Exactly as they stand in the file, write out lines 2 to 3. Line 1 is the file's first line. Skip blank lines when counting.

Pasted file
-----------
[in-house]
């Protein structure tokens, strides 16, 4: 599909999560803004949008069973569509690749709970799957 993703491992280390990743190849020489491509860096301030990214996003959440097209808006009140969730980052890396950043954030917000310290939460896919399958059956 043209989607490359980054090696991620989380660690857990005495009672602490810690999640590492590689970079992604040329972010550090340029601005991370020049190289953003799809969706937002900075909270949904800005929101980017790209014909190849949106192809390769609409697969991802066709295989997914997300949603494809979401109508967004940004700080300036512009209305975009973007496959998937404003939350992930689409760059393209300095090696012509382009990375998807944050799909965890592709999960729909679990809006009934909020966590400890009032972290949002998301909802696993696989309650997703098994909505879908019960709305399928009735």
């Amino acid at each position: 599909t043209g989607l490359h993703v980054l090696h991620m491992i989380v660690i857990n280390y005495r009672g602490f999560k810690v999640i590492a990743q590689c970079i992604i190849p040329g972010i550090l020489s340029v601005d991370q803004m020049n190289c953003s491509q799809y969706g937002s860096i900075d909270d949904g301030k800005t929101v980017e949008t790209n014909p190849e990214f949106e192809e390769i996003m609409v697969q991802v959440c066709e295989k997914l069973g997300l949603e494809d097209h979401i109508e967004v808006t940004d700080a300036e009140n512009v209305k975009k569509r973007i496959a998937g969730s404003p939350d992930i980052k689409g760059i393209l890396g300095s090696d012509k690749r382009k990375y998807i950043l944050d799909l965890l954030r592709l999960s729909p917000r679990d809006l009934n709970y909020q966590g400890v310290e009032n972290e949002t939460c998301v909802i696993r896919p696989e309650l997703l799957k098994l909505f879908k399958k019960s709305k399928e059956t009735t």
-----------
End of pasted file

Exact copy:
């Protein structure tokens, strides 16, 4: 599909999560803004949008069973569509690749709970799957 993703491992280390990743190849020489491509860096301030990214996003959440097209808006009140969730980052890396950043954030917000310290939460896919399958059956 043209989607490359980054090696991620989380660690857990005495009672602490810690999640590492590689970079992604040329972010550090340029601005991370020049190289953003799809969706937002900075909270949904800005929101980017790209014909190849949106192809390769609409697969991802066709295989997914997300949603494809979401109508967004940004700080300036512009209305975009973007496959998937404003939350992930689409760059393209300095090696012509382009990375998807944050799909965890592709999960729909679990809006009934909020966590400890009032972290949002998301909802696993696989309650997703098994909505879908019960709305399928009735």
């Amino acid at each position: 599909t043209g989607l490359h993703v980054l090696h991620m491992i989380v660690i857990n280390y005495r009672g602490f999560k810690v999640i590492a990743q590689c970079i992604i190849p040329g972010i550090l020489s340029v601005d991370q803004m020049n190289c953003s491509q799809y969706g937002s860096i900075d909270d949904g301030k800005t929101v980017e949008t790209n014909p190849e990214f949106e192809e390769i996003m609409v697969q991802v959440c066709e295989k997914l069973g997300l949603e494809d097209h979401i109508e967004v808006t940004d700080a300036e009140n512009v209305k975009k569509r973007i496959a998937g969730s404003p939350d992930i980052k689409g760059i393209l890396g300095s090696d012509k690749r382009k990375y998807i950043l944050d799909l965890l954030r592709l999960s729909p917000r679990d809006l009934n709970y909020q966590g400890v310290e009032n972290e949002t939460c998301v909802i696993r896919p696989e309650l997703l799957k098994l909505f879908k399958k019960s709305k399928e059956t009735t």